It has been hard these past few days. Not real hardship like so many millions of people face here every day, just hard for five very lucky people who’ve had the time of their lives, waiting to go home.
Stuck in their hotel room, it’s air-conditioned, it has a TV, it even has a huge supermarket around the corner. A teenager with his head in Facebook, a 10 year old on crutches, a 6 year old wanting toys or someone his own age to play with. A middle aged father with his head in the future and a mother trying to hold it all together. Frayed nerves kind of hard.
Apart from a family of monkeys on the ledge outside our window who later ran up and down the stairs of the hotel, old India hasn’t really intervened.
We went to Mysore palace today in an attempt to pass the time. We stopped at a restaurant famous for it’s Veg Thali. Delicious food and fantastically grumpy waiters. The kids ate nothing. The trip for them is over, no more Indian food.
They are on strike.
At the Palace, it was hard for Edie. It took ages to borrow a wheelchair and in the end there were just too many stairs for it to be much fun. We came back to the hotel to read, to go online, to pass the time.
Then the drums started. Distant at first, then louder and LOUDER, building and building. Firecrackers and chanting, we could see them through the monkey bars from our window. We went downstairs to look. Just Rach , Edie and me at first but when Rach saw all the kids dancing, she went to get Will.
Teenage boys in orange scarves were going crazy, banging drums. A man was balancing a huge 20 foot colourful decoration on his head and dancing his own strange, slow prance down the street.
Then the Trumpton band reappeared. Old-style station master red hats and
short-trousered uniforms with tubas, cymbals, trumpets and big bass drum.
Then the float, driven by a bored-looking man with twenty children aboard and a massive flashing neon flower as a backdrop. Following the jeep were 8 men holding fluorescent tube lamps, all connected by electrical wire . In front of them , 2 girls with huge marigold garlands on their head being led through the procession by a man who kept unrolling a carpet for the girls to step onto.
The bands were all beating out their own tunes at the same time. As loud as they could. “They are going like the clappers” Will shouts out to me. I can hardly hear him above the din.. Chaos, confusion and delirious dancers all hammering away.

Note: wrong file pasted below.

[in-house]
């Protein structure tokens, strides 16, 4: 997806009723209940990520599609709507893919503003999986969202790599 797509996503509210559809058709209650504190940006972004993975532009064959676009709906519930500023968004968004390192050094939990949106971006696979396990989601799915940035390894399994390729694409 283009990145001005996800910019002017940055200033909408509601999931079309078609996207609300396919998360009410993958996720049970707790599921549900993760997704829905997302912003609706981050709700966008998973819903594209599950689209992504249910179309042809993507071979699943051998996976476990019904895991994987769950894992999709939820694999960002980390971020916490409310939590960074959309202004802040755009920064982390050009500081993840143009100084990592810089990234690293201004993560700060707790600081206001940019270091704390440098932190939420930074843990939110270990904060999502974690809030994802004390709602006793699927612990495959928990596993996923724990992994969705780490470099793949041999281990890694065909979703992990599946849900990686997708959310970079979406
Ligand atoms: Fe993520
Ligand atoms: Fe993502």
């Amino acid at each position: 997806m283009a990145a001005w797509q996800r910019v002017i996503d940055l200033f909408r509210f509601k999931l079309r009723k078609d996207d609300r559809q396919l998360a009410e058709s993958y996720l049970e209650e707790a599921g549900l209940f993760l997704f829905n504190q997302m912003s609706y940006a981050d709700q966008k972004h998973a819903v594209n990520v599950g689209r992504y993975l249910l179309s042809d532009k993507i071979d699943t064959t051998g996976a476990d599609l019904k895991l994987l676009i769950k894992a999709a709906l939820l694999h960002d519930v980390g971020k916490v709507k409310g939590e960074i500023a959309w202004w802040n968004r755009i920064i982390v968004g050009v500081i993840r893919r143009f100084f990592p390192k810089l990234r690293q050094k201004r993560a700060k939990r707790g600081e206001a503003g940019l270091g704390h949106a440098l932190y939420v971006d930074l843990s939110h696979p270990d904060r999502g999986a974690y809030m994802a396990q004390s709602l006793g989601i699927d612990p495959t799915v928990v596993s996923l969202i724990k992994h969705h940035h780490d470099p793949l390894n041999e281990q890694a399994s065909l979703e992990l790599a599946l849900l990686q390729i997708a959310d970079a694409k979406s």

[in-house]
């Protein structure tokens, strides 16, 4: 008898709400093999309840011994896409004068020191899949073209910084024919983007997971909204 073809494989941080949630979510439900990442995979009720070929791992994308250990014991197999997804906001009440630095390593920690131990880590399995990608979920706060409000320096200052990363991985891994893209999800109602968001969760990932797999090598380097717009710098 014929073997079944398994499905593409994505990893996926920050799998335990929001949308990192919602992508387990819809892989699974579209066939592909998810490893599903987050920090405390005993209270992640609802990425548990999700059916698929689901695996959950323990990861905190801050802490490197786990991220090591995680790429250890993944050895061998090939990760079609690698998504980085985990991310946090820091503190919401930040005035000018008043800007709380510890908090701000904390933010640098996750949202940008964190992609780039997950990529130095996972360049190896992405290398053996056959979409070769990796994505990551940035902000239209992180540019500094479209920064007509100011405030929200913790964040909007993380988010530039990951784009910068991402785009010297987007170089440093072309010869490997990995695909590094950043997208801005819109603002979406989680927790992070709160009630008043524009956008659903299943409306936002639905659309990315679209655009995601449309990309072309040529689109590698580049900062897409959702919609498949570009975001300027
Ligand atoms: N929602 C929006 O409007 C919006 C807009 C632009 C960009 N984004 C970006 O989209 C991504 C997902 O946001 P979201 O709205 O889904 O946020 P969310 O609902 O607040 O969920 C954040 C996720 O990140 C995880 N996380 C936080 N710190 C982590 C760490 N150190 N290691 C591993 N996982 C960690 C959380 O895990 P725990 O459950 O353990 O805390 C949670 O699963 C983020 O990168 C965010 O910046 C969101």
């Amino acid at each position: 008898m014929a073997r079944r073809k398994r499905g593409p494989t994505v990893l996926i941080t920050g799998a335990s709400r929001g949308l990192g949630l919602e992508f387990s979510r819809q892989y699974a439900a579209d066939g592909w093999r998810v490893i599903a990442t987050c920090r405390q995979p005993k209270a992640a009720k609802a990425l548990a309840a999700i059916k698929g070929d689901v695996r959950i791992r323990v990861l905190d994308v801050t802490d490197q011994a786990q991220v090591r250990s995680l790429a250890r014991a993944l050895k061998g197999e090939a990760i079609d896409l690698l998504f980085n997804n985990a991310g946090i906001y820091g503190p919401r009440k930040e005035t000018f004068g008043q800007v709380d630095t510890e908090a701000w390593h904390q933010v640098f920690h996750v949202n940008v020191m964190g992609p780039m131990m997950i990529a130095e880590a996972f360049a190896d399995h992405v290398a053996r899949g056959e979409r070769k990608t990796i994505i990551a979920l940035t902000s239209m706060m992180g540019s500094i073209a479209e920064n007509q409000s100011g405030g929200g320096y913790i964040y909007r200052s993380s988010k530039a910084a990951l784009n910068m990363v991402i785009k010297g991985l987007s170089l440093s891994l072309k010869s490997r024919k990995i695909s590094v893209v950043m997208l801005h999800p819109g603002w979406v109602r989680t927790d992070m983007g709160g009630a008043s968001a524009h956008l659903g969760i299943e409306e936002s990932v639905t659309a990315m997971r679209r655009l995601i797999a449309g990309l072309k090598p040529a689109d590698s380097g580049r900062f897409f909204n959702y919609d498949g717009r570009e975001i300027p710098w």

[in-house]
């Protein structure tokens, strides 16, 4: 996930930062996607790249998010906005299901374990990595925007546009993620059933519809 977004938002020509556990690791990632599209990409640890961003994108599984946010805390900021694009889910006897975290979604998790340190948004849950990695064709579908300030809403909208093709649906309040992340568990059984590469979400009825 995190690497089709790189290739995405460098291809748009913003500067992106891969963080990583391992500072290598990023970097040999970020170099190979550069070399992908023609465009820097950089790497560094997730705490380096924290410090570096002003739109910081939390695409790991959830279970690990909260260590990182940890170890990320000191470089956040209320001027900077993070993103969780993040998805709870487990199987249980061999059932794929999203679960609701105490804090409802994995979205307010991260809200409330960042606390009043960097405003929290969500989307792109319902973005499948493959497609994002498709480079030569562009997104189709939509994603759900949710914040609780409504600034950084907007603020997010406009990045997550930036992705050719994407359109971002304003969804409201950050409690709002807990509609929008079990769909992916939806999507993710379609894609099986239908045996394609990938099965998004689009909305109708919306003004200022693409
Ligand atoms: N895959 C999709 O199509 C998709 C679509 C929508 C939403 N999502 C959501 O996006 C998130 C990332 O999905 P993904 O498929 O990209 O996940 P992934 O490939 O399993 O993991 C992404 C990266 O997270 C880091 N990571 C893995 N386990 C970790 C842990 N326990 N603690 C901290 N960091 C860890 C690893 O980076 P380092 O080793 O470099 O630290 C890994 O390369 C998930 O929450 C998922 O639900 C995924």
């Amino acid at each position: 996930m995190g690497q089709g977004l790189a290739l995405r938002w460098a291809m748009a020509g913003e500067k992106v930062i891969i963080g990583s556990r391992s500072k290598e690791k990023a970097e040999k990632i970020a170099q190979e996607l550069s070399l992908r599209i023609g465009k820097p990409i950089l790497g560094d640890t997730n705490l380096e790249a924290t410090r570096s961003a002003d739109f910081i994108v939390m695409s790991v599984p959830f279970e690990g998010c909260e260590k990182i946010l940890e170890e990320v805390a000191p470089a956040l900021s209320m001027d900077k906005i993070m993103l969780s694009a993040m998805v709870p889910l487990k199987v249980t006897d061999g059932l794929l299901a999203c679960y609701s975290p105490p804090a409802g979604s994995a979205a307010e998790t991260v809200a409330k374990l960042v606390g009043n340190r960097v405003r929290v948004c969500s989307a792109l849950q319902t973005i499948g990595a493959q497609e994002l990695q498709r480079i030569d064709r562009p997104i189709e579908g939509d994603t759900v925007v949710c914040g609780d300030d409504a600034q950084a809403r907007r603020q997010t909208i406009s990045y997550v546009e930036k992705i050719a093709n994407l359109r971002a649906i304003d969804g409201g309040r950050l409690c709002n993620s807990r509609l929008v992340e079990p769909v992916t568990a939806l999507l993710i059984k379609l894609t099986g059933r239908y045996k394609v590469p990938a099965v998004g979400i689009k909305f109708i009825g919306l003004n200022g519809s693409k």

I filmed this madness with Will holding my other hand. At the top of the hotel steps
I saw Edie with her crutches, not really able to join in but still here, still taking part. I was very moved. India had come back I felt, one last time, for us. For me.
Will and I stepped out, holding hands, I was worried he might get swept away by it all. We moved through the crowd, dodging the fluorescent tube men and their cables, the cow shit, the random boulders, paving slabs, trenches with open sewage.
The delirium seemed to go up a notch. Now there were more elaborate fireworks, rockets. We found ourselves outside a temple, seething with people inside and the girls with marigolds being escorted out. Thali trays with candles came out, blessings were made. Fervour and intensity over so many faces. The beautiful women were somehow sidelined, distant and apart.
“Which country” I was asked for the umpteenth time. The man tried to explain what this was in aid of. Not the festival of Holi, he said but the Matas or was it Martyrs?? Does it matter??
Finally Will and I pulled away..
We walked past a musical instrument shop, went in, had a look around. It was just me excited, trying to hold onto the moment again.
Outside again, I gave a beggar the 5 rupees I had in my pocket, it seemed pathetic and miserly. He turned it over in his hand.
It was not India that had come back but we who had left India too soon.
I will miss her…………….
………………Meanwhile Louis is busy online, organising an ASDA home delivery.
Chicken Pad Thai is on the menu.